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Archive for Friday, October 26, 1990

S GIFT TO HELP CONSTRUCT SCHOLARSHIP HALL

October 26, 1990

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Koli "K.K." and Margaret Amini of San Antonio, Tex., have contributed $1 million toward construction of the Amini Scholarship Hall at Kansas University, Chancellor Gene Budig announced today.

The Aminis will be recognized for their gift at the Battenfeld Scholarship Hall 50th anniversary celebration Saturday. Battenfeld Hall was established as a men's scholarship hall in 1940.

The gift will be counted toward the $177 million goal for Campaign Kansas, the largest fund-drive in KU's history.

K.K. Amini received his bachelor's degree in petroleum engineering from KU in 1949. As an undergraduate, he lived in Battenfeld from 1945 to 1948. His wife, the former Margaret Wenski of Kansas City, Kan., received her bachelor's degree in journalism from KU in 1946.

The Aminis said the gift reflects their strong ties to KU and their interest in increasing housing choices for students.

"SCHOLARSHIP HALLS provide the best environment for students,'' Amini said during an earlier visit to the KU campus. "It was refreshing to see Battenfeld Hall again. I've never forgotten about living there.'' Amini, a native of Iran, first visited the KU campus in May 1945, after befriending a KU student en route to the United States. After deciding to attend KU, he was offered a place at Battenfeld Hall.

"I got a chance when I really needed it, and now I'd like to make it possible for others to find that same opportunity,'' Amini said.

At KU, Amini met his wife, who was sports editor of the University Daily Kansan, KU's student newspaper. She was assigned to write a news story about Amini, KU's first student from Iran. As an undergraduate, she was a Jayhawker yearbook staff member, chairman of the UDK board and a member of Theta Sigma Phi society.

In 1948, the Aminis were married on the "Bride and Groom Show,'' a radio program broadcast from Hollywood. Margaret Amini said she had fond memories of KU and of visiting the scholarship hall.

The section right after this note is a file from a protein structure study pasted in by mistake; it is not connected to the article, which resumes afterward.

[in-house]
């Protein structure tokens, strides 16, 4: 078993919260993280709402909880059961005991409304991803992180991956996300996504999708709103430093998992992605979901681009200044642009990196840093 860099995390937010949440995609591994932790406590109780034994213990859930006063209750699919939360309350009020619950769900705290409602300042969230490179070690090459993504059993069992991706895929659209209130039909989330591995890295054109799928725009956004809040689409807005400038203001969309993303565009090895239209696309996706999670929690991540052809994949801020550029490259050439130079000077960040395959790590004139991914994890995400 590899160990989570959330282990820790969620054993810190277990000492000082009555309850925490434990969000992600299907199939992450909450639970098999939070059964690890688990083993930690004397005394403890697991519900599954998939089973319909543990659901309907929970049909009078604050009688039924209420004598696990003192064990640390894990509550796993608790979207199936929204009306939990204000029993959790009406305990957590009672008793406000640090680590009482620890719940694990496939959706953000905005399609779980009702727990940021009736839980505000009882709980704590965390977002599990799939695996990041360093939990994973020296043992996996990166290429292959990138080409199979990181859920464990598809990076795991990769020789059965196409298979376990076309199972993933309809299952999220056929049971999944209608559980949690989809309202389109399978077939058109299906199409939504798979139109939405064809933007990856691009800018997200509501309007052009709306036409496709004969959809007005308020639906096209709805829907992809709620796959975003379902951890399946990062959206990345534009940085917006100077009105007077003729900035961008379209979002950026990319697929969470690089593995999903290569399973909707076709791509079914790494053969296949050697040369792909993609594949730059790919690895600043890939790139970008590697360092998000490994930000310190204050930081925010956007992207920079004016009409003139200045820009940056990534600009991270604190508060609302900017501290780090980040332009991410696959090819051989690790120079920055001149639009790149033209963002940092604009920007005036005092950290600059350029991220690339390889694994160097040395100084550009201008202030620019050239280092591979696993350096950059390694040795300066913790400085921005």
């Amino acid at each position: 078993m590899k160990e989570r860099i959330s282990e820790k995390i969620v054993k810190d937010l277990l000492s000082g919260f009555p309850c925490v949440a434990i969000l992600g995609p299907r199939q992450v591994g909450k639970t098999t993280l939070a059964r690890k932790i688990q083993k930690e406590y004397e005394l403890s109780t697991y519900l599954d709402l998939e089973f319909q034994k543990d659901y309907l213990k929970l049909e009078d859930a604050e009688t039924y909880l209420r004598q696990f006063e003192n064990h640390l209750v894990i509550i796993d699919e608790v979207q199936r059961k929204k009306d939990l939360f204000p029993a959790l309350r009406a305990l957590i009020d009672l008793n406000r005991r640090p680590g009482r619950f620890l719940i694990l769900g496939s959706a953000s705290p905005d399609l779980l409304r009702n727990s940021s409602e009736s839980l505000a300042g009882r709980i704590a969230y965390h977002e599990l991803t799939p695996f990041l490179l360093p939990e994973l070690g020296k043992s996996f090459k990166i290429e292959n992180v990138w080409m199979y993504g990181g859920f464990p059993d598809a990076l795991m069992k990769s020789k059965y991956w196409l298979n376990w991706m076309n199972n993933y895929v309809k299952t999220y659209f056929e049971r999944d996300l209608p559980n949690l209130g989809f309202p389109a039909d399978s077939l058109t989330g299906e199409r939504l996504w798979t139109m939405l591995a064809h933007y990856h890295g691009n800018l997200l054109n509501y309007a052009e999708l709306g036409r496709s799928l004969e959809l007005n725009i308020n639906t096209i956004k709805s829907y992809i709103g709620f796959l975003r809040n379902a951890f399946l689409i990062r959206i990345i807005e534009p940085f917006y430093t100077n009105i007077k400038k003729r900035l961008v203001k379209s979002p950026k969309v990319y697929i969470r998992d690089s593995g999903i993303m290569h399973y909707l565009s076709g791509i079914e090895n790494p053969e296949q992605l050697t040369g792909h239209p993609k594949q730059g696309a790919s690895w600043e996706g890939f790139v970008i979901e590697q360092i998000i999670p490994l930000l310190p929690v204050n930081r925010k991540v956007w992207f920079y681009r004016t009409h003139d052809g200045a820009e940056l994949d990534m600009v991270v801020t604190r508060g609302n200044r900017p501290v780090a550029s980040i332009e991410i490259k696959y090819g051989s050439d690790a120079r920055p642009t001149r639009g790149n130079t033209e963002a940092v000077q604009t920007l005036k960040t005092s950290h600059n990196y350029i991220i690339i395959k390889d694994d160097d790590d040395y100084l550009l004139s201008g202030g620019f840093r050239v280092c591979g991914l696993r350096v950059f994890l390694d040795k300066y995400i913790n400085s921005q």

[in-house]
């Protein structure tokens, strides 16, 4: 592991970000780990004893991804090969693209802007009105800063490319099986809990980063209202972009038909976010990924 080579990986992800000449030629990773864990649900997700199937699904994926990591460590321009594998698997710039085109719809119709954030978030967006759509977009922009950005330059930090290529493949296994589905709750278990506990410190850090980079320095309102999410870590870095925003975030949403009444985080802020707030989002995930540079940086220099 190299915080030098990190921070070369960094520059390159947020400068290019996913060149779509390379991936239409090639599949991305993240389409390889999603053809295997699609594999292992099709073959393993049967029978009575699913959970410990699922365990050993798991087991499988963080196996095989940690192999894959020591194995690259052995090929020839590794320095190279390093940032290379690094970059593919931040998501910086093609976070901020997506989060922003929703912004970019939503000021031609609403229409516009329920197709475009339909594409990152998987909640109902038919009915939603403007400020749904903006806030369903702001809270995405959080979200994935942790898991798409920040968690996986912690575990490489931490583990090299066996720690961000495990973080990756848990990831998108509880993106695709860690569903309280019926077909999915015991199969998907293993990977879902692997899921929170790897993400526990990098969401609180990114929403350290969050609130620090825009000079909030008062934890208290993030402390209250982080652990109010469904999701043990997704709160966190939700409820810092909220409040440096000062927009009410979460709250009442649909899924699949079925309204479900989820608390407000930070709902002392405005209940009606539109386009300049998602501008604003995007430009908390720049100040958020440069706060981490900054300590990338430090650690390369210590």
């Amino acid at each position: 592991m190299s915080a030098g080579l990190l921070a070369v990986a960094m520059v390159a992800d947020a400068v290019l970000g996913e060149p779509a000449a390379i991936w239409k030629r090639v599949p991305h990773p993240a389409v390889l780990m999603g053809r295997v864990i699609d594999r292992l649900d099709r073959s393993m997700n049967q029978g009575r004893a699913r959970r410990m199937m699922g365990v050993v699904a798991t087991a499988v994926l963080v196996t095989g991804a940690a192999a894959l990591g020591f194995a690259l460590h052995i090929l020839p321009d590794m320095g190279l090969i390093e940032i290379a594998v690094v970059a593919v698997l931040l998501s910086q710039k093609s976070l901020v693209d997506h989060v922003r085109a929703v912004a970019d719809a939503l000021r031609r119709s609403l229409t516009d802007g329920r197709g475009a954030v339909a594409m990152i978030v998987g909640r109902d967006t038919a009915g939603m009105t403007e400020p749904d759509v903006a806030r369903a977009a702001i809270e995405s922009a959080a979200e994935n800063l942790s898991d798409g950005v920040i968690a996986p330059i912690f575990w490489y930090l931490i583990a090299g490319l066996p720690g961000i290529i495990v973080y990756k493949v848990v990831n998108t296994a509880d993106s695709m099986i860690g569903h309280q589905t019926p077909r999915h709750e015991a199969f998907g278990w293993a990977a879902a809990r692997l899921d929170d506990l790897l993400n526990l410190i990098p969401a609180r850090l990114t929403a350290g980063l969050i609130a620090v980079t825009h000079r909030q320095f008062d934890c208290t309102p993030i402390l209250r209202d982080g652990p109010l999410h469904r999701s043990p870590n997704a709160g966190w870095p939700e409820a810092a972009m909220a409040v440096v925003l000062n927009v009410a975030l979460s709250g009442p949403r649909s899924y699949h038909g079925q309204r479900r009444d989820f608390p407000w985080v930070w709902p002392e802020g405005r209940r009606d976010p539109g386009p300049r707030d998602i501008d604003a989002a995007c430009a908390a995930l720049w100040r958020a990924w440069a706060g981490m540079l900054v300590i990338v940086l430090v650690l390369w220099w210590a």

"Battenfeld Hall was a strong focal point for both of us at KU,'' she said. "I felt like part of the family because I knew all of the residents. It was home to Mr. Amini. He is extremely appreciative for being given the chance to live in the scholarship hall. We both feel we can give a student a chance through our gift to the university.''

BUDIG SAID KU is greatly indebted to the Aminis for their gift.

"Scholarship halls have been a vital part of life at KU for 65 years,'' he said. "K.K. and Margaret Amini understand how special the scholarship hall experience has been. We are most grateful to them for making possible the K.K. and Margaret Amini Scholarship Hall. It will be a truly special place for coming generations of KU students.''

The Office of Facilities Planning at KU expects construction of the scholarship hall to be completed by fall 1992. According to Ken Stoner, director of student housing, KU's housing now consists of nine residence halls, eight scholarship halls and three apartment complexes.

"There is a high demand for scholarship hall living at KU,'' Stoner said.

After graduating from KU, Amini worked for several firms until he started the Amini Oil Co. in 1971. He established Sage Energy Company in 1977. Currently, he is an independent oil operator in San Antonio. Margaret Amini is president of the Amini Foundation.

The Aminis are members of the Chancellors Club, KU's major-donor organization, and the Mount Oread Society, which recognizes donors of $1 million or more.

THE AMINIS have four children: Rex, a graduate of Cornell and the University of Texas law school; Sue, a graduate of Vassar University, Trinity College and the University of Texas; Ron, a graduate of the University of Texas; and Michael, a graduate of Stanford University.

The Aminis' generosity to KU includes a previously anonymous gift to aid completion of the Vietnam Memorial on the Lawrence campus in 1984.

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